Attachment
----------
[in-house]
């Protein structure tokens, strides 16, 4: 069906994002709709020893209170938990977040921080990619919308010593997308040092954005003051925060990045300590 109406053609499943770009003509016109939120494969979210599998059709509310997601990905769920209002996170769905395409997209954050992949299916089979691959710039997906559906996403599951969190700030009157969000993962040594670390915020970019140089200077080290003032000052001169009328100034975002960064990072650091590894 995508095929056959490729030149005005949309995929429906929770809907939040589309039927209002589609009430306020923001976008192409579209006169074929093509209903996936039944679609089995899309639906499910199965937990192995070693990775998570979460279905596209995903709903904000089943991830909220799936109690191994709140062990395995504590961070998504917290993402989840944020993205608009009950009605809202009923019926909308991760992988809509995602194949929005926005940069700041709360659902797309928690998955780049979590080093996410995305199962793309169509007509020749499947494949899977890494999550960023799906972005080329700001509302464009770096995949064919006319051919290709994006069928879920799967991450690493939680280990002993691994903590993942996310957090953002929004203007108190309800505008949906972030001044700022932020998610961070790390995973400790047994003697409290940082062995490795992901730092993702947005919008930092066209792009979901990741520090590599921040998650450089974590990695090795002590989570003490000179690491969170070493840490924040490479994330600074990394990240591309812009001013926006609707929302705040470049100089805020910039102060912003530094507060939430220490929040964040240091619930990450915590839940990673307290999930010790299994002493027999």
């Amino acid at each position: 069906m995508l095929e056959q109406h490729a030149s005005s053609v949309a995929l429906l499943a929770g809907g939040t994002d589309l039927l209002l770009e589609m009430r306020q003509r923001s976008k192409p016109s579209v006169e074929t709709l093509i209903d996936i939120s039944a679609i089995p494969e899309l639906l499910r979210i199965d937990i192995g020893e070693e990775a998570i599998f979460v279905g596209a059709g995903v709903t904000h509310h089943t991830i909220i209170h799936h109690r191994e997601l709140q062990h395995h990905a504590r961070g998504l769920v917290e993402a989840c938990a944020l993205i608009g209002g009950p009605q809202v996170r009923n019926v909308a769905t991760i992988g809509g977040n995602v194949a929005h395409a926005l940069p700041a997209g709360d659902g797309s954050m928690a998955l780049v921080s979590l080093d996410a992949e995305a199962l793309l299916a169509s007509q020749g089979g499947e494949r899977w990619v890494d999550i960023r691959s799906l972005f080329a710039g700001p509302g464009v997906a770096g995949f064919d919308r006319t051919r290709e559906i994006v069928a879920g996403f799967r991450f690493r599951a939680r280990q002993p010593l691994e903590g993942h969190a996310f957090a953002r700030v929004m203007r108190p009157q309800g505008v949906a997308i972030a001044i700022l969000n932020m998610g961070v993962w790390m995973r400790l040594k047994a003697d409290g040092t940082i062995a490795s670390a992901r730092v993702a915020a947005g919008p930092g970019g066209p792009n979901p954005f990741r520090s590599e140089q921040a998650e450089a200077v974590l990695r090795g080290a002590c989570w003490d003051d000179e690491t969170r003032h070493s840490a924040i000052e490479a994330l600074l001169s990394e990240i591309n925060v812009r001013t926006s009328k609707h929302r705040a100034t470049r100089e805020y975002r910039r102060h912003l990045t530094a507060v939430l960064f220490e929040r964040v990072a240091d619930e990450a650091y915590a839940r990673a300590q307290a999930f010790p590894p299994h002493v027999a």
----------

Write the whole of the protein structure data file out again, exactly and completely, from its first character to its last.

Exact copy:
[in-house]
């Protein structure tokens, strides 16, 4: 069906994002709709020893209170938990977040921080990619919308010593997308040092954005003051925060990045300590 109406053609499943770009003509016109939120494969979210599998059709509310997601990905769920209002996170769905395409997209954050992949299916089979691959710039997906559906996403599951969190700030009157969000993962040594670390915020970019140089200077080290003032000052001169009328100034975002960064990072650091590894 995508095929056959490729030149005005949309995929429906929770809907939040589309039927209002589609009430306020923001976008192409579209006169074929093509209903996936039944679609089995899309639906499910199965937990192995070693990775998570979460279905596209995903709903904000089943991830909220799936109690191994709140062990395995504590961070998504917290993402989840944020993205608009009950009605809202009923019926909308991760992988809509995602194949929005926005940069700041709360659902797309928690998955780049979590080093996410995305199962793309169509007509020749499947494949899977890494999550960023799906972005080329700001509302464009770096995949064919006319051919290709994006069928879920799967991450690493939680280990002993691994903590993942996310957090953002929004203007108190309800505008949906972030001044700022932020998610961070790390995973400790047994003697409290940082062995490795992901730092993702947005919008930092066209792009979901990741520090590599921040998650450089974590990695090795002590989570003490000179690491969170070493840490924040490479994330600074990394990240591309812009001013926006609707929302705040470049100089805020910039102060912003530094507060939430220490929040964040240091619930990450915590839940990673307290999930010790299994002493027999």
């Amino acid at each position: 069906m995508l095929e056959q109406h490729a030149s005005s053609v949309a995929l429906l499943a929770g809907g939040t994002d589309l039927l209002l770009e589609m009430r306020q003509r923001s976008k192409p016109s579209v006169e074929t709709l093509i209903d996936i939120s039944a679609i089995p494969e899309l639906l499910r979210i199965d937990i192995g020893e070693e990775a998570i599998f979460v279905g596209a059709g995903v709903t904000h509310h089943t991830i909220i209170h799936h109690r191994e997601l709140q062990h395995h990905a504590r961070g998504l769920v917290e993402a989840c938990a944020l993205i608009g209002g009950p009605q809202v996170r009923n019926v909308a769905t991760i992988g809509g977040n995602v194949a929005h395409a926005l940069p700041a997209g709360d659902g797309s954050m928690a998955l780049v921080s979590l080093d996410a992949e995305a199962l793309l299916a169509s007509q020749g089979g499947e494949r899977w990619v890494d999550i960023r691959s799906l972005f080329a710039g700001p509302g464009v997906a770096g995949f064919d919308r006319t051919r290709e559906i994006v069928a879920g996403f799967r991450f690493r599951a939680r280990q002993p010593l691994e903590g993942h969190a996310f957090a953002r700030v929004m203007r108190p009157q309800g505008v949906a997308i972030a001044i700022l969000n932020m998610g961070v993962w790390m995973r400790l040594k047994a003697d409290g040092t940082i062995a490795s670390a992901r730092v993702a915020a947005g919008p930092g970019g066209p792009n979901p954005f990741r520090s590599e140089q921040a998650e450089a200077v974590l990695r090795g080290a002590c989570w003490d003051d000179e690491t969170r003032h070493s840490a924040i000052e490479a994330l600074l001169s990394e990240i591309n925060v812009r001013t926006s009328k609707h929302r705040a100034t470049r100089e805020y975002r910039r102060h912003l990045t530094a507060v939430l960064f220490e929040r964040v990072a240091d619930e990450a650091y915590a839940r990673a300590q307290a999930f010790p590894p299994h002493v027999a």